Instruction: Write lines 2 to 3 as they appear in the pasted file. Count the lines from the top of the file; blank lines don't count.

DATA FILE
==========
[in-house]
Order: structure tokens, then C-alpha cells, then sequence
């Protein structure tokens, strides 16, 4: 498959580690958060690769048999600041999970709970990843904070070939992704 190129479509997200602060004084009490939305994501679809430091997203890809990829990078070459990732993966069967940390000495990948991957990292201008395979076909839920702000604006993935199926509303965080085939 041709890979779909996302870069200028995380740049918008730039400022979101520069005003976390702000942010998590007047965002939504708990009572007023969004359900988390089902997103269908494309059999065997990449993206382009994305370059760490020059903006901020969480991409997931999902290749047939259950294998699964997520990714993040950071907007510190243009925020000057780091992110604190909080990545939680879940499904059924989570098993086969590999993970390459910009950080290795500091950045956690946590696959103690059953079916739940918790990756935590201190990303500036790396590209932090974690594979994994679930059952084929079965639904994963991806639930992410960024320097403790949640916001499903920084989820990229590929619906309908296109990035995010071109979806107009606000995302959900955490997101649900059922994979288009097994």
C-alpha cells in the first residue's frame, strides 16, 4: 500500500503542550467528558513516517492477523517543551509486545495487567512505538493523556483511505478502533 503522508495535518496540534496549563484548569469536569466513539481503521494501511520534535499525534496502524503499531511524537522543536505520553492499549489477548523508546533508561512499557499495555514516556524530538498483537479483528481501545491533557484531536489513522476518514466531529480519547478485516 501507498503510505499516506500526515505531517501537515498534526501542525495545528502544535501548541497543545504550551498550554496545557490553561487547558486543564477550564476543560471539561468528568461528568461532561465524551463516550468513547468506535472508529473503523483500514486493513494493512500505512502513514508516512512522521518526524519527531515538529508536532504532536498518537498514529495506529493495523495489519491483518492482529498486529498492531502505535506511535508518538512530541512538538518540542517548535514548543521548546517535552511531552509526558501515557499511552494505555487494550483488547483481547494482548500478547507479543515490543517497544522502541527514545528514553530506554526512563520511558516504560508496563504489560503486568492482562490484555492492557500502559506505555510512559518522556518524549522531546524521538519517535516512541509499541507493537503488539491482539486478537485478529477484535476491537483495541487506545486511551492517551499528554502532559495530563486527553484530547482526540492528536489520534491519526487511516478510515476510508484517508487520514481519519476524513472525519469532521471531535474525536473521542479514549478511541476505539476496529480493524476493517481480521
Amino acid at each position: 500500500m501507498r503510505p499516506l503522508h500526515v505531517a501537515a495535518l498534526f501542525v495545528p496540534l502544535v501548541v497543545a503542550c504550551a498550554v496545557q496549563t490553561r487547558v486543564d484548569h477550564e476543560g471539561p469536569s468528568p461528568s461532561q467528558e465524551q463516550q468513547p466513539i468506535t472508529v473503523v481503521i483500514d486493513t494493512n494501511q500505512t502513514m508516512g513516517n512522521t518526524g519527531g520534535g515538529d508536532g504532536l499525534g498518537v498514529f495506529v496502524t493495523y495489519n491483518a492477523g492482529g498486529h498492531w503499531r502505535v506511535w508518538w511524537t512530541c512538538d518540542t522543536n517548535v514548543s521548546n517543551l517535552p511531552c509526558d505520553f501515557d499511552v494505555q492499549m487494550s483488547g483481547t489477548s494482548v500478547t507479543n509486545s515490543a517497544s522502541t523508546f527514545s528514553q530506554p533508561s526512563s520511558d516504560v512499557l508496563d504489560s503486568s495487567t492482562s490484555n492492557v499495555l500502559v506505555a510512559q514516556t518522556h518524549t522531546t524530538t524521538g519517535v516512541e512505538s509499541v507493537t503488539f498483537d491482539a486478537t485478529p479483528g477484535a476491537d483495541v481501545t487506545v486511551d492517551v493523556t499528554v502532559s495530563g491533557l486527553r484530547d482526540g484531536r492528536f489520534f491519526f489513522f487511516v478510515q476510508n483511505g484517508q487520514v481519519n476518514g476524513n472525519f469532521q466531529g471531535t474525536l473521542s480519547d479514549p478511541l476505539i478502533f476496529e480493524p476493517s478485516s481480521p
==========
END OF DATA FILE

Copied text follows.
Order: structure tokens, then C-alpha cells, then sequence
């Protein structure tokens, strides 16, 4: 498959580690958060690769048999600041999970709970990843904070070939992704 190129479509997200602060004084009490939305994501679809430091997203890809990829990078070459990732993966069967940390000495990948991957990292201008395979076909839920702000604006993935199926509303965080085939 041709890979779909996302870069200028995380740049918008730039400022979101520069005003976390702000942010998590007047965002939504708990009572007023969004359900988390089902997103269908494309059999065997990449993206382009994305370059760490020059903006901020969480991409997931999902290749047939259950294998699964997520990714993040950071907007510190243009925020000057780091992110604190909080990545939680879940499904059924989570098993086969590999993970390459910009950080290795500091950045956690946590696959103690059953079916739940918790990756935590201190990303500036790396590209932090974690594979994994679930059952084929079965639904994963991806639930992410960024320097403790949640916001499903920084989820990229590929619906309908296109990035995010071109979806107009606000995302959900955490997101649900059922994979288009097994």